Nkosi Sikelel' iAfrika
was composed in 1897 by Enoch
Sontonga, a teacher at a Methodist mission school in
Johannesburg. It was one of many songs he composed, and he was apparently a keen singer
who composed the songs for his pupils.
The words of the first stanza were originally written in
Xhosa as a hymn. In 1927 seven additional Xhosa stanzas were later added by Samuel Mqhayi,
Most of Sontonga 's songs were sad, witnessing the suffering
of African people in Johannesburg, but they were popular and after his death in 1905
choirs used to borrow them from his wife.
Solomon Plaatje, one of South Africa's greatest writers and
a founding member of the ANC, was the first to have the song recorded. This was in London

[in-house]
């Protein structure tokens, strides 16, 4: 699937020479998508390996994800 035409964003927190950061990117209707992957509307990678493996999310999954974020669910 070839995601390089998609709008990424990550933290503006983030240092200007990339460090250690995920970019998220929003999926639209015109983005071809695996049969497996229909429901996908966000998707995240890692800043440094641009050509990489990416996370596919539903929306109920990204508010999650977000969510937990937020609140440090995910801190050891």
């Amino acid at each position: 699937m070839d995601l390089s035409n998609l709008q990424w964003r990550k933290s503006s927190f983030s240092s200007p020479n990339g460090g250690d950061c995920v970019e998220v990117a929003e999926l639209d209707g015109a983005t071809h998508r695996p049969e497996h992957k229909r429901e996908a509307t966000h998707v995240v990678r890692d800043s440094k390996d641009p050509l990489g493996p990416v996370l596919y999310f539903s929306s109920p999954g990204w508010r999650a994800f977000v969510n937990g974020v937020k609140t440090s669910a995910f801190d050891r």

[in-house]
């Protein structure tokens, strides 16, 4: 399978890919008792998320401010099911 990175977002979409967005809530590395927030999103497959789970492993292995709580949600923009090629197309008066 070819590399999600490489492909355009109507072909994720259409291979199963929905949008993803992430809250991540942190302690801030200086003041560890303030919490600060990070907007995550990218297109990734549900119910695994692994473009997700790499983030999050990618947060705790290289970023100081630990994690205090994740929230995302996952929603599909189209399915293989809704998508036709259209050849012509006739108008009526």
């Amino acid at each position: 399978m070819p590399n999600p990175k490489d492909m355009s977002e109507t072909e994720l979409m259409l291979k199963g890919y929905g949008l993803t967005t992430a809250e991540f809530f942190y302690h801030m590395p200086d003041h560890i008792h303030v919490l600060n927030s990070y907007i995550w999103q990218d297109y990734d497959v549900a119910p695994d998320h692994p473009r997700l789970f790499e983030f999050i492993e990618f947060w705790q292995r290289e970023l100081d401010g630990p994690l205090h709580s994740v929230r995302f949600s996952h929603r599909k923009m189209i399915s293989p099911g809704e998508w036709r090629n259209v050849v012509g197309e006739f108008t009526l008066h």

in 1923. A Sesotho version was published in 1942 by Moses
The Rev J L Dube's Ohlange Zulu Choir popularised Nkosi
Sikelel' iAfrika at concerts in Johannesburg, and it became a popular church hymn that was
also adopted as the anthem at political meetings.
For decades Enoch
regarded as the national anthem of South Afrika by the oppressed and it was always sung as
an act of defiance against the apartheid regime.
A proclamation issued by the State President on 20 April 1994
stipulated that both Nkosi Sikelel' iAfrika and Die
Stem, The Call of South
Africa, would be the national anthems of South
In 1996 a shortened, combined version of the two anthems was released as the new
National Anthem, Official
There are no standard versions or translations of Nkosi
Sikelel' iAfrika so the words vary from place to place and from occasion to occasion.
Generally the first stanza is sung in Xhosa or
Zulu, followed by the Sesotho